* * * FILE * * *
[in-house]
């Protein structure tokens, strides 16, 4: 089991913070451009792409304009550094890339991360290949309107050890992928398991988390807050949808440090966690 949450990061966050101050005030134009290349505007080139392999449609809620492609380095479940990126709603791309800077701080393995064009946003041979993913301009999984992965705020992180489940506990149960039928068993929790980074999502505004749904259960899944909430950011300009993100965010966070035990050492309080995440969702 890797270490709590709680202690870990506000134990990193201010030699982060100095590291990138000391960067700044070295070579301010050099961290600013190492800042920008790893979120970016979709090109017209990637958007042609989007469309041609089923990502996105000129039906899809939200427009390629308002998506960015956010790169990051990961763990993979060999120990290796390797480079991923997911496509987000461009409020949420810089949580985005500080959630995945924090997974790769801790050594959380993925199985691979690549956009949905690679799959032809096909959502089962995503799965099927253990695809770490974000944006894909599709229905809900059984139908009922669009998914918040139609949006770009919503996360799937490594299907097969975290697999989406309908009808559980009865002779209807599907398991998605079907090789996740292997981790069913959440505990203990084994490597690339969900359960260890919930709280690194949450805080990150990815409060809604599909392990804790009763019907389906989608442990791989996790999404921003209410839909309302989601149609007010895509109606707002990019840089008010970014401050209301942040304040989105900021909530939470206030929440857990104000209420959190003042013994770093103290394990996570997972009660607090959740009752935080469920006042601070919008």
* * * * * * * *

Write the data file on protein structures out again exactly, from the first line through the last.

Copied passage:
[in-house]
């Protein structure tokens, strides 16, 4: 089991913070451009792409304009550094890339991360290949309107050890992928398991988390807050949808440090966690 949450990061966050101050005030134009290349505007080139392999449609809620492609380095479940990126709603791309800077701080393995064009946003041979993913301009999984992965705020992180489940506990149960039928068993929790980074999502505004749904259960899944909430950011300009993100965010966070035990050492309080995440969702 890797270490709590709680202690870990506000134990990193201010030699982060100095590291990138000391960067700044070295070579301010050099961290600013190492800042920008790893979120970016979709090109017209990637958007042609989007469309041609089923990502996105000129039906899809939200427009390629308002998506960015956010790169990051990961763990993979060999120990290796390797480079991923997911496509987000461009409020949420810089949580985005500080959630995945924090997974790769801790050594959380993925199985691979690549956009949905690679799959032809096909959502089962995503799965099927253990695809770490974000944006894909599709229905809900059984139908009922669009998914918040139609949006770009919503996360799937490594299907097969975290697999989406309908009808559980009865002779209807599907398991998605079907090789996740292997981790069913959440505990203990084994490597690339969900359960260890919930709280690194949450805080990150990815409060809604599909392990804790009763019907389906989608442990791989996790999404921003209410839909309302989601149609007010895509109606707002990019840089008010970014401050209301942040304040989105900021909530939470206030929440857990104000209420959190003042013994770093103290394990996570997972009660607090959740009752935080469920006042601070919008």